More American than America.
A more ideal scenario for consumers would be more like Europe, where users buy a phone from one of many vendors in a competitive market, then choose a service plan from one of many mobile providers in a similarly competitive market.
Consumers would not only pay less for service, but would have access to fancier phones with more features. Americans would be more productive, and the companies offering the best products and services would be rewarded with the most profits. That is, supposedly, the American Way.
Unfortunately, the actual American Way in the mobile world is that users are routinely presented with false and deceptive advertising, are baited into signing anti-consumer and anti-competitive contracts, and end up with shoddy third rate phones, some of the world’s highest service fees, and embarrassingly backward wireless mobile networks that trail those deployed in many developing countries. How did this happen?
You Know, Like Our Healthcare.
As it turns out, our mobile problems are the fault of a false free market. In a true free market, competition is encouraged and innovation thrives. All of that innovation causes prices to drop as businesses become more efficient through the exercise of competition.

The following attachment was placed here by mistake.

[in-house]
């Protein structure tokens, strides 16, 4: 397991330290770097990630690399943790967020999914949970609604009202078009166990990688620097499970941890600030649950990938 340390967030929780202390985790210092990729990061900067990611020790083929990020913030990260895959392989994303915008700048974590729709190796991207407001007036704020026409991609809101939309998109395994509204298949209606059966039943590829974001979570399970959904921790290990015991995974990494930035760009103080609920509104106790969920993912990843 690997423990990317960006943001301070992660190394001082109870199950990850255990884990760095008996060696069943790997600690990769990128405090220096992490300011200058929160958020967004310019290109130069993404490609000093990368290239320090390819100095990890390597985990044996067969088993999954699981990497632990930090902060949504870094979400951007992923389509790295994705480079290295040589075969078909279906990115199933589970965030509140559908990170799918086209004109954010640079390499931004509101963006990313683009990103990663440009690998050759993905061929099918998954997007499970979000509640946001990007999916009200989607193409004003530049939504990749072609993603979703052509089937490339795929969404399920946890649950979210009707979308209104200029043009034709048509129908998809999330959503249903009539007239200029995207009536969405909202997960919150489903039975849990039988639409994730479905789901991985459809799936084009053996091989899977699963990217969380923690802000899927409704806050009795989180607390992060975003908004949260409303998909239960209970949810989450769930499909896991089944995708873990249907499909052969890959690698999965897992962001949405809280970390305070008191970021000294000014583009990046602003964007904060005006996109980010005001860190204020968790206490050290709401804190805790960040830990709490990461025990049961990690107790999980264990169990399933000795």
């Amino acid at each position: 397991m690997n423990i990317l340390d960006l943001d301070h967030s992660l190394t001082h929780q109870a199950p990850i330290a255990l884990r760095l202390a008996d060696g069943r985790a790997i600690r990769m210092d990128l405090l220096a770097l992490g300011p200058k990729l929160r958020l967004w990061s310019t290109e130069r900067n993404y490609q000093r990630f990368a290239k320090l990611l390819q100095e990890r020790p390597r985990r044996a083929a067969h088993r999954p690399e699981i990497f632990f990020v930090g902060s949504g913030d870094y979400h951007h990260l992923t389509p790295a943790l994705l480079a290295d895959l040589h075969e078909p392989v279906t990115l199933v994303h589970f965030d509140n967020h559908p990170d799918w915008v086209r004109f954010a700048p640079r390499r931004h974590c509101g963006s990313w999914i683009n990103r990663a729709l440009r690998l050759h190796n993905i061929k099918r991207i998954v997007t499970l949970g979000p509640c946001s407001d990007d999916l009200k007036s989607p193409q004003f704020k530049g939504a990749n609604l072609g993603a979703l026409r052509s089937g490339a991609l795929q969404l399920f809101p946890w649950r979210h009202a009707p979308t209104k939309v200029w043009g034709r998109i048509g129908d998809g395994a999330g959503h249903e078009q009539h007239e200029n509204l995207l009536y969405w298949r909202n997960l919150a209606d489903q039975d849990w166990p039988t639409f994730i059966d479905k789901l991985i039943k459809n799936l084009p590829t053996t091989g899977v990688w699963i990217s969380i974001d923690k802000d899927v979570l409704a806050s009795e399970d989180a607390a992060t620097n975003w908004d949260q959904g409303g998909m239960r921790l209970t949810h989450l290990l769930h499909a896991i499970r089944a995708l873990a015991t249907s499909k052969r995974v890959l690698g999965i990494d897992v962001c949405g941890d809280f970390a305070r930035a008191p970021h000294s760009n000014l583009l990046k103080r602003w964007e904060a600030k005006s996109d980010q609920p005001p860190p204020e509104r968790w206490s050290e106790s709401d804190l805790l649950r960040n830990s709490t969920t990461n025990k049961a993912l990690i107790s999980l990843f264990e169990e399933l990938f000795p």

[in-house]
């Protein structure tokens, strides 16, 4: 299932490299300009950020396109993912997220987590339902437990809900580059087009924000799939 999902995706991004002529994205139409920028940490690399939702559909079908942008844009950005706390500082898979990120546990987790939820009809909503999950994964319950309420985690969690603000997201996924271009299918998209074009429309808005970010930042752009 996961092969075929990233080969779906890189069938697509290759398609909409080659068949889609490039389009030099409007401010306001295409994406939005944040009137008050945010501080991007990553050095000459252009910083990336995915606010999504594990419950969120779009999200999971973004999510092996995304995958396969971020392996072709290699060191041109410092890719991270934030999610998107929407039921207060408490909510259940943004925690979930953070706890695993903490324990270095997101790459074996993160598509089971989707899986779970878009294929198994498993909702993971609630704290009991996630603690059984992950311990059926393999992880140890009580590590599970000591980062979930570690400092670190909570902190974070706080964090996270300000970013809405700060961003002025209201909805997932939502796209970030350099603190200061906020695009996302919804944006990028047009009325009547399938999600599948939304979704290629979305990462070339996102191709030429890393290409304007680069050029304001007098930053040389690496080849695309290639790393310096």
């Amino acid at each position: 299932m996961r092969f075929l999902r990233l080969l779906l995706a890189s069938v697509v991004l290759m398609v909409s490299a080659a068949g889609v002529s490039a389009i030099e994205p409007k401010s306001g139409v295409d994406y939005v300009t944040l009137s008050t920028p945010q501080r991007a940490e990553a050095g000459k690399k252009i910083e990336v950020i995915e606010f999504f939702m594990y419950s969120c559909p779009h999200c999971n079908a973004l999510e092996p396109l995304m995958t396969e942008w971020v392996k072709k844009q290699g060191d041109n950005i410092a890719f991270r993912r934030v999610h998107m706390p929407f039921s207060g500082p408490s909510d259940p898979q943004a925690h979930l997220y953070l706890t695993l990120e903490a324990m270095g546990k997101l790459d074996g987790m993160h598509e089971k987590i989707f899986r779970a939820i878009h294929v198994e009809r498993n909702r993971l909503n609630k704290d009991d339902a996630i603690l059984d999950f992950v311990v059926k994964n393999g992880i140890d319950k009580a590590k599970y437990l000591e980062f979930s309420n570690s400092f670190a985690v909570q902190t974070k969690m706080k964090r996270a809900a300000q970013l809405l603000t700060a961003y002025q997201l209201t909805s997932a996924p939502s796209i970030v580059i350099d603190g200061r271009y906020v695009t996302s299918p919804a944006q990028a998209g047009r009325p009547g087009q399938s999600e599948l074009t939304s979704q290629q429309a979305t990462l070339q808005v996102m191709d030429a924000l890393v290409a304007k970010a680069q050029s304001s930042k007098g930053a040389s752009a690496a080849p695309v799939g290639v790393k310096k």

Innovation within free markets has also delivered an endless parade of advancing technology. As products and services get both better and cheaper, it’s not only good for consumers, but good for the economy as well.
Few people would find any of that controversial. The disagreement begins when determining how to best deliver a free market. The truth is that some businesses commonly forget that competition is in their own best interest, and often try to prevent direct competition so they don’t have to work as hard. In the long term, this is disastrous for both those businesses and consumers.
Companies afraid of a free market aspire to create a market where only they are free. They insist that the only way to create and foster innovation is for the government to allow them to do anything without regulation. The problem is that an undisciplined market ends up as disappointing and troubled as an undisciplined child. Left to do what they want, companies will almost invariably make bad choices that destroy their own future.